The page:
As loyal readers of our college admissions blog have long known, we believe that college rankings — and the kingpin of the college rankings is the annual US News & World Report college ranking — are at the heart of the elite college admissions process. Want to know why colleges care so deeply about their endowments? Or their low admit rates? Or their graduation rates? Look no further than the components of the US News & World Report college rankings. Since the mid-1980s, these rankings have reshaped how young people and their parents around the world perceive universities and college admissions officers, in many concrete ways, reverse-engineer their rankings so as to rank highly. But what if these rankings were, well, racist? What if the math could show that the algorithm behind the all-important ranking blatantly perpetuates white privilege?
In his latest Revisionist History podcast episode entitled “Project Dillard,” Malcolm Gladwell, long a vocal critic of the US News ranking, uses Dillard University, an HBCU, as a case example in just how ridiculous the US News algorithm seems to be. As Gladwell details of the folks behind the US News ranking, “A not very sophisticated group of people in Washington, DC came up with a standard by which we measure higher education in this country and that standard is massively biased against people who want to serve underserved populations.” Dillard, of course, is ranked in the bottom rung of the US News Best National Liberal Arts Colleges ranking. The school, where three-quarters of its students are Pell Grant-eligible, one-third are first-generation college students, and almost all are Black, doesn’t exactly rank among the likes of Williams College, Amherst College, and Swarthmore College. And why’s that? Is it because the education at Dillard is so much better than, say, at Williams?
No, it all comes down to money, money, money. As Malcolm details with the help of a group of Reed College students and faculty who reverse-engineered the US News algorithm, the sheer size of the endowment — or the amount of money the school has in the bank — predicts half of the Peer Assessment Score, which as we recently detailed is a major component of a school’s ranking. In fact, Dillard’s low Reputation Score of 2.6 is adversely impacted by its low tuition, its small endowment, its relatively lower graduation rate, and ultimately its small percentage of white students on campus. But are these things true measures of a great education? Is the average alumni giving rate, the financial resources per student, faculty resources, the average graduate indebtedness — all components of the US News ranking — really predictive of a great educational experience?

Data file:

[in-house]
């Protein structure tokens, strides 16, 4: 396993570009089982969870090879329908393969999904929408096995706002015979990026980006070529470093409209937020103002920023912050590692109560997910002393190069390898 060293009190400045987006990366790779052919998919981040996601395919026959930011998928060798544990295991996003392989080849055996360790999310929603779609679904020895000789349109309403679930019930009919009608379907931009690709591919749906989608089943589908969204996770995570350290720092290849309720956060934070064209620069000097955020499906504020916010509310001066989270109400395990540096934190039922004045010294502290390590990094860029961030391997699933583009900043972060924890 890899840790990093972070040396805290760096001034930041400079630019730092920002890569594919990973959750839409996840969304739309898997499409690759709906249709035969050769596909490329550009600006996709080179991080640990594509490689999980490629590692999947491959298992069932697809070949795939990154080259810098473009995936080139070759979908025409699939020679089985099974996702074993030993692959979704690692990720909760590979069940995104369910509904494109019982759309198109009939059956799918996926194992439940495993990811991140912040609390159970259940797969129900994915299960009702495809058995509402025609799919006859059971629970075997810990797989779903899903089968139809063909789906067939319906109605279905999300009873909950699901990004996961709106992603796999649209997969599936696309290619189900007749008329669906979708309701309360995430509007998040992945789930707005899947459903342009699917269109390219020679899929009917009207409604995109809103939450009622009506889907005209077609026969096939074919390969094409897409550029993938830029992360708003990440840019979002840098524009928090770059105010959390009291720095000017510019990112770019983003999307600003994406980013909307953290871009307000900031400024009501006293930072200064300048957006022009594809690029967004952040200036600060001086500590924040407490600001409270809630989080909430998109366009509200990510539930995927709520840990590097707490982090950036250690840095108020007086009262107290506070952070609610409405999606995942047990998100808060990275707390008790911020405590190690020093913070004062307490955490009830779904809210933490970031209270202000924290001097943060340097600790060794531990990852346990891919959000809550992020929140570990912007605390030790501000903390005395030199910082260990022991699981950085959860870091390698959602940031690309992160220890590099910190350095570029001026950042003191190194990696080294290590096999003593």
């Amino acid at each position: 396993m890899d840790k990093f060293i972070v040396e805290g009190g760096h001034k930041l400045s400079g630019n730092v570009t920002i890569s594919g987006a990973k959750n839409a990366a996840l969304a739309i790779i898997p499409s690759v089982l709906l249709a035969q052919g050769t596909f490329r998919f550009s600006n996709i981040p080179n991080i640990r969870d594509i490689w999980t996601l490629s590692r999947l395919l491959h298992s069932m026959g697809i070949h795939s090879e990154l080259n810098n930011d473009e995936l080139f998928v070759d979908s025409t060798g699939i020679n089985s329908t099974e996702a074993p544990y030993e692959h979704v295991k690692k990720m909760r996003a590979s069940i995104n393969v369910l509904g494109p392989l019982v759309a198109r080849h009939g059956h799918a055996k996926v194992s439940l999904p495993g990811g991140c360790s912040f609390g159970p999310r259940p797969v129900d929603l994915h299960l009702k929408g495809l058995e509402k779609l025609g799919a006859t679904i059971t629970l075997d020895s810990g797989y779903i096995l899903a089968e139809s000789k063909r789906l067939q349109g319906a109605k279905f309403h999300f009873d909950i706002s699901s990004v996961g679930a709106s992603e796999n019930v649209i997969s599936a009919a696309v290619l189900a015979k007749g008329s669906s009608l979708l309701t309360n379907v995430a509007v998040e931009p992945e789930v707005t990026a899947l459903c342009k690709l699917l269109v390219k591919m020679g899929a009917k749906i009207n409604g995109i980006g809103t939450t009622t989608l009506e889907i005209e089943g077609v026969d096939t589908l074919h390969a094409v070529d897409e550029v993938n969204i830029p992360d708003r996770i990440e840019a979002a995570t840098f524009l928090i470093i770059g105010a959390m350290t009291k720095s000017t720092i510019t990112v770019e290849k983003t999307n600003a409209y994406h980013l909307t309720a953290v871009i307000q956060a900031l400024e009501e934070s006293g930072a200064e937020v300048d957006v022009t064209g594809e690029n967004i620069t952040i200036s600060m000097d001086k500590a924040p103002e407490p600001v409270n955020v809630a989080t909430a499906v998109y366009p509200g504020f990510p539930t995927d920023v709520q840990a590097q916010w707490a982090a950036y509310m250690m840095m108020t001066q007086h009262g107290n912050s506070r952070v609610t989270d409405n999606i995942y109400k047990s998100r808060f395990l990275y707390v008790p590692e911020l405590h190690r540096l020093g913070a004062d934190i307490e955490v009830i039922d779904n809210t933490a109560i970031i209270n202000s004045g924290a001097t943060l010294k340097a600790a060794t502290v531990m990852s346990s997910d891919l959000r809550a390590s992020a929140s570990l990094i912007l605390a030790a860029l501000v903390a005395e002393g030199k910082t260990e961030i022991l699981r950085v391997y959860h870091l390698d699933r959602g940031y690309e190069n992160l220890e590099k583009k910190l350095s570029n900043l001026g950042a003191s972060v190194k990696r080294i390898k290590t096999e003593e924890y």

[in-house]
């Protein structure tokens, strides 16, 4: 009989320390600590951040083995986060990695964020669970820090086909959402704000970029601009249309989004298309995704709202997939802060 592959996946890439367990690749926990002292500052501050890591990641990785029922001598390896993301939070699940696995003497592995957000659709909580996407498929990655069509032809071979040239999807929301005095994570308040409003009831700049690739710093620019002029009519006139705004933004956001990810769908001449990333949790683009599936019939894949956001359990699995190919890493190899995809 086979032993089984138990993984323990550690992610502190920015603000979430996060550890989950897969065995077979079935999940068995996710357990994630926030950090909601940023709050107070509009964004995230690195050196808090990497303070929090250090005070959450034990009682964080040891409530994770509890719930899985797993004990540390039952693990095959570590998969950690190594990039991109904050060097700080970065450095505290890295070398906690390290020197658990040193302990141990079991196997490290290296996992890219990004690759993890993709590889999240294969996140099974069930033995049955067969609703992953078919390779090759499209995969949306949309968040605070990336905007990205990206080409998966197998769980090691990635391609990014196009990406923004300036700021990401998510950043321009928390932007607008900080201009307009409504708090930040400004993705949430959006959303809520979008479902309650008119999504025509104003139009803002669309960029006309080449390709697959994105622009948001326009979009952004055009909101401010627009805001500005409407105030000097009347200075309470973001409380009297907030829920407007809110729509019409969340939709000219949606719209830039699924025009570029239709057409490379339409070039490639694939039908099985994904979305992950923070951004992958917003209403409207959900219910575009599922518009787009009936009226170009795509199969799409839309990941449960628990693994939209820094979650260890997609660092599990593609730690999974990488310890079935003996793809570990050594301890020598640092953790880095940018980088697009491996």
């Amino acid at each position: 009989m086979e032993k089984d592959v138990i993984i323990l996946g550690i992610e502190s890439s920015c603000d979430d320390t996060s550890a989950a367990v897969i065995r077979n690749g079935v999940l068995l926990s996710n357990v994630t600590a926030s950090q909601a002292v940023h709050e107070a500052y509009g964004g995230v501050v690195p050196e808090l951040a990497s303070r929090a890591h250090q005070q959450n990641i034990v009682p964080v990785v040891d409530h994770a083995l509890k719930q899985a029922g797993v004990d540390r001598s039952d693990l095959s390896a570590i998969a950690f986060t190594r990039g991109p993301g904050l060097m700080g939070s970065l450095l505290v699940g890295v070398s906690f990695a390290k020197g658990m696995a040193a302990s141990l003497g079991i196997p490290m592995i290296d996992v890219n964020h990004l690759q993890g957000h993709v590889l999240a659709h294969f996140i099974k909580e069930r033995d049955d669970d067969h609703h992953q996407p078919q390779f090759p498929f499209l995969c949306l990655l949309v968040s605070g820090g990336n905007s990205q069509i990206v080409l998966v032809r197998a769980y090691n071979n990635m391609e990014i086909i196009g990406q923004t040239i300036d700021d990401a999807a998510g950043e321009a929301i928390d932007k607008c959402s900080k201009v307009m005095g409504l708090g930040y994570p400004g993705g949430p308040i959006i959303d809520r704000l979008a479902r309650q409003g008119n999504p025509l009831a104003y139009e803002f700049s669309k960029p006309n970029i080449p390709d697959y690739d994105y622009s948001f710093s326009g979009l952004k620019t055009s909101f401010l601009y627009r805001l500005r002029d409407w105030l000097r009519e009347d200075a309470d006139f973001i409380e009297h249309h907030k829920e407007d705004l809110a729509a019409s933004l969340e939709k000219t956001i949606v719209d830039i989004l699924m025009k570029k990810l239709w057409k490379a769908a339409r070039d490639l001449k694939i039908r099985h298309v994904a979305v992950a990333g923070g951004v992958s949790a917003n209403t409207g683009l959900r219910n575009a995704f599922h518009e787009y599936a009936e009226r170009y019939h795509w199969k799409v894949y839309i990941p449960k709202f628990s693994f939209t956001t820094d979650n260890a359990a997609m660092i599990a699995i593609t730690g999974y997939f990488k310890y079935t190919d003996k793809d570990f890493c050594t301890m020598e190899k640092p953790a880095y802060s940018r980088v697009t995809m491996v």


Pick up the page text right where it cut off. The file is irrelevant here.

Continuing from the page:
At Dillard, as an example, tuition is relatively lower so more students can attend. Graduation rates are lower because in low-income families, sometimes a relative gets sick and a young person has to get a job to help out their family before finishing school. Should these things really hurt Dillard’s reputation? Isn’t this what ultimately makes Dillard the special place that it is, a place that educates the next generation of Black leaders? It’s ultimately Malcolm’s conclusion that if Dillard were interested in ranking near the top of the US News list, well, they’d just have to enroll a different kind of student. They’d have to enroll white, privileged students who would be full-pays and ultimately give back to the school and boost the endowment after their graduation.
And how does US News respond to the allegation that their ranking is basically all about money? Bob Morse, the wizard of the ranking, tells Malcolm, “You hardly ever hear a college president say cut my budgets, take away my programs, fire my faculty, reduce my sports, and I’ll be a better school. It’s rare that you see higher education leaders say less equals more.” It’s a fair point. But if Dillard had Williams’ endowment, the school would skyrocket from the bottom of the ranking to the middle of the pack. Yet would the Dillard education be perceivably different on account of the change to the endowment? Malcolm suggests it would not be — the school would simply use the money to expand the class size so as to educate more students, which would only increase its admit rate and hurt its US News ranking.